While the keeper season for striped bass in the Roanoke River is now closed, anglers are still catching fish.

Jeremy McCargo and Ben Ricks, fisheries biologists with the N.C. Wildlife Resources Commission, sampled the river on Monday and collected approximately 500 striped bass. McCargo said that although fish were scattered throughout the upper river, most were concentrated around the big rock and just below.  He also said over the weekend, fly fishermen were doing well.    

Bobby Colston, of Colston’s Tackle Box on Hwy. 48 south of Gaston, said he was getting lots of reports on Monday of anglers still catching fish. Most were fishing with live bait, but with so many fish still at Weldon, just about everyone was catching something no matter what lure they were using.

McCargo said that water temperatures are within spawning range, which has sent the stripers into a spawning frenzy. McCargo speculated that the fishing should last another week or two, but the spawning season in nearing the end.

As water temperatures increase, so does striper mortality from catch-and-release angling. From April 1 through June 30, anglers can use only a barbless hook or a lure with a single barbless hook (or the hook bent down) when fishing in inland waters of the Roanoke River upstream of the U.S. Hwy. 258 bridge. Using barbless hooks is one way to reduce striper mortality. Other ways to help keep stripers alive are:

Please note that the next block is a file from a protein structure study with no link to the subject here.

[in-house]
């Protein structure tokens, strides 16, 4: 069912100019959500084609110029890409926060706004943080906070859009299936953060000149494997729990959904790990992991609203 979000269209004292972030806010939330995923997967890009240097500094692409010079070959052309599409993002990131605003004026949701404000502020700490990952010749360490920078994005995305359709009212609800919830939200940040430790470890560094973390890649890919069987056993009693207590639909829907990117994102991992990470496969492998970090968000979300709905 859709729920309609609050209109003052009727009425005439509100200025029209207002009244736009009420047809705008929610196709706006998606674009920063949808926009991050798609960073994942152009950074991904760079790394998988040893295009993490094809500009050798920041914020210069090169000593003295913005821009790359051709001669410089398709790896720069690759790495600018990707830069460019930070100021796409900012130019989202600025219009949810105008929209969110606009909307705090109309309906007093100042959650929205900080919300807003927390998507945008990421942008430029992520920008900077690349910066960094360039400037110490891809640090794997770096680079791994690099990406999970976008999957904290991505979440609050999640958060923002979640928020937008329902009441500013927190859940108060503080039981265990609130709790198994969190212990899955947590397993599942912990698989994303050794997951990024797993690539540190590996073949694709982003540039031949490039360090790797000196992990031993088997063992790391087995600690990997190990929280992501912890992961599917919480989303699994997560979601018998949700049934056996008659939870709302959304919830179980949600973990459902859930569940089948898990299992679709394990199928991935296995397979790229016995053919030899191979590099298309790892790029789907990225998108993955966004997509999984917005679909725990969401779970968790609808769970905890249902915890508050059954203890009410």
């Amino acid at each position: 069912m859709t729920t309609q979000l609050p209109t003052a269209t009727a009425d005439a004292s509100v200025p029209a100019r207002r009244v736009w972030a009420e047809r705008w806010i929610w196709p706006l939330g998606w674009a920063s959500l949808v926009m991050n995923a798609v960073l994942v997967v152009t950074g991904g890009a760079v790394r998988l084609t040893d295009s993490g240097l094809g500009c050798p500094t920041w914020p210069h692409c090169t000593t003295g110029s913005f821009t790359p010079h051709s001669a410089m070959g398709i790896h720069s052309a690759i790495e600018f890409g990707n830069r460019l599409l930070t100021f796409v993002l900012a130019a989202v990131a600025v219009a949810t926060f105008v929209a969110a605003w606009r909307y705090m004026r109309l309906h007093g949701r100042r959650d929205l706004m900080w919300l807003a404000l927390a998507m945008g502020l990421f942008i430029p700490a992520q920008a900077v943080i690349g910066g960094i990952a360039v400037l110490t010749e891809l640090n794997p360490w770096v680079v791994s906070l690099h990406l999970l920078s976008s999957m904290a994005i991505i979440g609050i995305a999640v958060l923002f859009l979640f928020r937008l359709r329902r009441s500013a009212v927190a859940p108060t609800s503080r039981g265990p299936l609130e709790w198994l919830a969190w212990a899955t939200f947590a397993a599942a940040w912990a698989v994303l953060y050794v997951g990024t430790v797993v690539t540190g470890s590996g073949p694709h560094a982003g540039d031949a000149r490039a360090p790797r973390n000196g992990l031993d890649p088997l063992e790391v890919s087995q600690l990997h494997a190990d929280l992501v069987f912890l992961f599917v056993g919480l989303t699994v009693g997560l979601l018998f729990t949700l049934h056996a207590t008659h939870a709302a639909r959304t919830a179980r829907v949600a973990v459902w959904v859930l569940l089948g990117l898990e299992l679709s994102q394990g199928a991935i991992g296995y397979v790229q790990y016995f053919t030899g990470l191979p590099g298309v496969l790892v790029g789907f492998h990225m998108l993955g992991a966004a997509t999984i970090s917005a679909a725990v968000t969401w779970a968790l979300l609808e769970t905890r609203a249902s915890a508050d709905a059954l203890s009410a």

• Keep the fish in the water when unhooking it
    • Use de-hookers whenever possible to help remove hooks quickly
    • Cut the line if the hook cannot be removed easily
    • Use a landing net made of rubber or knotless nylon, if necessary
    • Use small, non-offset circle hooks, preferably ones with the least amount of distance between the hook point and shank.

Studies show that striped bass caught on small, barbless circle hooks are usually hooked in the jaw, which means they have a much greater chance of survival after being released than fish hooked in the throat or gut. Anglers can get free samples of Eagle Claw barbless circle hooks from Commission creel clerks working at the Weldon boat ramp.

Download and print a pocket-sized card on “Releasing Stripers Safely.” (PDF)

SAFETY NOTE: High flows following periods of low flow dislodge limbs, logs and in some cases, trees from up river locations. Boaters should take extreme caution when traveling on the water and be on the look out for these floating hazards! Similarly, extreme low flows can expose rock outcroppings and make many areas too shallow to access.

For additional safety measures, the Commission urges boaters to file a float plan before getting on the river. Filling out a float plan and giving it to a reliable person before you leave the ramp can be a life-saving decision.

Check out the North Carolina Boating Checklist to be sure you’re complying with on-the-water rules and safety recommendations.